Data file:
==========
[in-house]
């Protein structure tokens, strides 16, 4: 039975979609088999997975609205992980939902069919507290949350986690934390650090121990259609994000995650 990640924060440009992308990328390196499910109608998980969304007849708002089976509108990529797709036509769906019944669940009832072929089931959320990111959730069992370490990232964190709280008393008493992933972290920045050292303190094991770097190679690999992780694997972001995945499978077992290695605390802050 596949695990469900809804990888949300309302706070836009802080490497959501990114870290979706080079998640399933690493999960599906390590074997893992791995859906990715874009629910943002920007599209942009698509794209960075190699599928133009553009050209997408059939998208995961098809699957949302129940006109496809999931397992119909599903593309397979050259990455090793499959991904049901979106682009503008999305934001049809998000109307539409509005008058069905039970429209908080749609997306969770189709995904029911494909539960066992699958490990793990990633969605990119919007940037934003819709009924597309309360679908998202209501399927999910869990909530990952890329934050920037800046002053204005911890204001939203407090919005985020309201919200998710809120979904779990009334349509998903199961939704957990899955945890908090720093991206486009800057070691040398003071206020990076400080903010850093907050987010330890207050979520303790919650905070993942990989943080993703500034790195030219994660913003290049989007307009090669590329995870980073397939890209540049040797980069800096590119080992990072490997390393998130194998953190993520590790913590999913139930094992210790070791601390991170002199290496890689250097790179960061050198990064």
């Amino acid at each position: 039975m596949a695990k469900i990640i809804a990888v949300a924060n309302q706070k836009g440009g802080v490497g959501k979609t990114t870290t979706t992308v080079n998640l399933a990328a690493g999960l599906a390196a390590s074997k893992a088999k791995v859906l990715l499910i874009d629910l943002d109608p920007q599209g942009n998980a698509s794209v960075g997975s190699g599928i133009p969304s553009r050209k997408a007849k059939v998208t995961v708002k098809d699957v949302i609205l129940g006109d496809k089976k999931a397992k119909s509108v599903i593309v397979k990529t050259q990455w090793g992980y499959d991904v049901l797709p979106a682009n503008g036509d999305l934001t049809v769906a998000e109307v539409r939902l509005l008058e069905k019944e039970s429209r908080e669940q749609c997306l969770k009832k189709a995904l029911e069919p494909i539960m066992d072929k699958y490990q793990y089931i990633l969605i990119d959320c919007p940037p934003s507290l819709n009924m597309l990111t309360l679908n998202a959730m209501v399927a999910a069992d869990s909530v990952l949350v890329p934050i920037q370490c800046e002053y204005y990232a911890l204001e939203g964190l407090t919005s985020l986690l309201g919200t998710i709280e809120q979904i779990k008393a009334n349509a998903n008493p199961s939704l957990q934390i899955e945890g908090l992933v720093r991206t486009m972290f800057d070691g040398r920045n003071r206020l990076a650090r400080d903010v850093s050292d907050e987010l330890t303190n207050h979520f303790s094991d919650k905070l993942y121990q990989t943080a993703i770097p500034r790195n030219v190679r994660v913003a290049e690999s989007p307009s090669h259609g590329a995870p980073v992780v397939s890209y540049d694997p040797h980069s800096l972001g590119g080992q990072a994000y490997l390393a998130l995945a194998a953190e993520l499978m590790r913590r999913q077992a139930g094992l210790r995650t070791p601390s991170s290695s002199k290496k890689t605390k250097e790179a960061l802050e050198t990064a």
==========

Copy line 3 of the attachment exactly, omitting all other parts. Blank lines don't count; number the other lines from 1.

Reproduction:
């Amino acid at each position: 039975m596949a695990k469900i990640i809804a990888v949300a924060n309302q706070k836009g440009g802080v490497g959501k979609t990114t870290t979706t992308v080079n998640l399933a990328a690493g999960l599906a390196a390590s074997k893992a088999k791995v859906l990715l499910i874009d629910l943002d109608p920007q599209g942009n998980a698509s794209v960075g997975s190699g599928i133009p969304s553009r050209k997408a007849k059939v998208t995961v708002k098809d699957v949302i609205l129940g006109d496809k089976k999931a397992k119909s509108v599903i593309v397979k990529t050259q990455w090793g992980y499959d991904v049901l797709p979106a682009n503008g036509d999305l934001t049809v769906a998000e109307v539409r939902l509005l008058e069905k019944e039970s429209r908080e669940q749609c997306l969770k009832k189709a995904l029911e069919p494909i539960m066992d072929k699958y490990q793990y089931i990633l969605i990119d959320c919007p940037p934003s507290l819709n009924m597309l990111t309360l679908n998202a959730m209501v399927a999910a069992d869990s909530v990952l949350v890329p934050i920037q370490c800046e002053y204005y990232a911890l204001e939203g964190l407090t919005s985020l986690l309201g919200t998710i709280e809120q979904i779990k008393a009334n349509a998903n008493p199961s939704l957990q934390i899955e945890g908090l992933v720093r991206t486009m972290f800057d070691g040398r920045n003071r206020l990076a650090r400080d903010v850093s050292d907050e987010l330890t303190n207050h979520f303790s094991d919650k905070l993942y121990q990989t943080a993703i770097p500034r790195n030219v190679r994660v913003a290049e690999s989007p307009s090669h259609g590329a995870p980073v992780v397939s890209y540049d694997p040797h980069s800096l972001g590119g080992q990072a994000y490997l390393a998130l995945a194998a953190e993520l499978m590790r913590r999913q077992a139930g094992l210790r995650t070791p601390s991170s290695s002199k290496k890689t605390k250097e790179a960061l802050e050198t990064a």